Baffled by Reputation Lately
I have been trying to figure out why Jamie Dimon has not received as much reputation mud as you’d expect considering the fiasco over the trading loss JPMorganChase recently revealed. I am also trying to figure out how Ina Drew, the chief investment officer who resigned over the debacle, managed to keep such a low profile. I don’t recall her ever having made it to the Fortune’s Most Powerful List and yet she certainly had a big job. These two enigmas baffle me.
On the one count re Dimon, I think that his immediate response to the crisis saved him. He immediately owned the problem, publicly agreed that it was outrageous and took the blame personally. His response was in keeping with our public understanding of what kind of person he is — blunt, decisive and unequivocal. But I have to admit that he has managed to do what few others have managed in a crisis……evoke sympathy. There was an article I read last week about how he could not sleep, how he told his wife he had screwed up big and how he felt terrible having to let Ina Drew go (something like she was practically a sister). I actually felt bad for him. The other reason I think that he has managed to have his reputation stained but not decimated is that there are no customer stories where individuals are shown having lost their entire retirement savings or otherwise. When we watched those stories about what people lost with Bernie Madoff or people who lost their lives with the BP oil spill at Deep Horizon, it was crushingly real. I guess that’s the advantage of the CIO loss, it’s the bank’s money!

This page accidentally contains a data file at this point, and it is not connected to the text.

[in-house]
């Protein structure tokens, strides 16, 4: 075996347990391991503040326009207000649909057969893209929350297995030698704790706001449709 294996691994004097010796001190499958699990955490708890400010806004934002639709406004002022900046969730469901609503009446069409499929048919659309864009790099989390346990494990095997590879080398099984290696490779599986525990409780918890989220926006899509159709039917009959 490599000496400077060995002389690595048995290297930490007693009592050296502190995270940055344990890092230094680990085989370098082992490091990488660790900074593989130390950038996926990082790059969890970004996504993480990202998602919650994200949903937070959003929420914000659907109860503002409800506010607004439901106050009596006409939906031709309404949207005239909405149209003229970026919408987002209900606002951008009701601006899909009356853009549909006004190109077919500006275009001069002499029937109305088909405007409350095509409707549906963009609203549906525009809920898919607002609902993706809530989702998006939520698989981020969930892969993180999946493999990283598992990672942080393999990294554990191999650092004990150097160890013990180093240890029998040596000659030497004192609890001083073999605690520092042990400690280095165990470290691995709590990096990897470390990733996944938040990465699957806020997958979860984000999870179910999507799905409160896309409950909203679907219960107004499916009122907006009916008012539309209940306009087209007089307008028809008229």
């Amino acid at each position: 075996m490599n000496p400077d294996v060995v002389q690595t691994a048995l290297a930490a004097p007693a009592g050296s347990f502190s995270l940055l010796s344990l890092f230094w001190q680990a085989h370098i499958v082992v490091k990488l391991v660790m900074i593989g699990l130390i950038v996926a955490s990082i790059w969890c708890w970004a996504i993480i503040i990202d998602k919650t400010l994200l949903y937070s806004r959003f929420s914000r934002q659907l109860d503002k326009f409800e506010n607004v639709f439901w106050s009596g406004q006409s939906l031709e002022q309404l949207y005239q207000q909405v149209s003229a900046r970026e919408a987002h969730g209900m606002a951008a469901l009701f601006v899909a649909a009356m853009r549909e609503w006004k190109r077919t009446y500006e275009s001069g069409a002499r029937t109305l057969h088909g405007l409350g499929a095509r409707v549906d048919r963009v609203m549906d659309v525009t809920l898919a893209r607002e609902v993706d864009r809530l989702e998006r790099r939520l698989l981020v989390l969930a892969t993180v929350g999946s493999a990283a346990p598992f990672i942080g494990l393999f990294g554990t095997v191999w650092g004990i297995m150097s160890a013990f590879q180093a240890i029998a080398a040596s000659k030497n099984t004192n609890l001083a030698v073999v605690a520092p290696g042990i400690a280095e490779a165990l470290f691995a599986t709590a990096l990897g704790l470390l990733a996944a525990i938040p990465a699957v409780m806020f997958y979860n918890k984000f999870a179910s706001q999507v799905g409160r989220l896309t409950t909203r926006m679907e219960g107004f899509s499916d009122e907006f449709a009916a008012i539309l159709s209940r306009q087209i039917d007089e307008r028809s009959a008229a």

As for Ina Drew, in 2011, there were 21 mentions of her when I searched on Google. Just in the first five months of 2012, there are 7,570. Quite the uptick! She managed to keep such a low profile for such a powerful woman. And when I looked closer at those 21 mentions, only one had to do with her and that was about her compensation. Otherwise the mentions had to do with Ina’s or Drew’s or the Immigration and Nationality Act (INA). So basically, she had NO profile which is hard to believe. How did she do that? Not either a best dressed executive headline! (Did you see yesterday’s Best Dressed CEOs?)
I have no doubt that Dimon’s and JPMorganChase’s reputation have been hurt. But now is the time for them to “recover.” I hope they read my book. The first step after the spotlight somewhat ebbs is to focus internally and reassure employees that the future is ahead.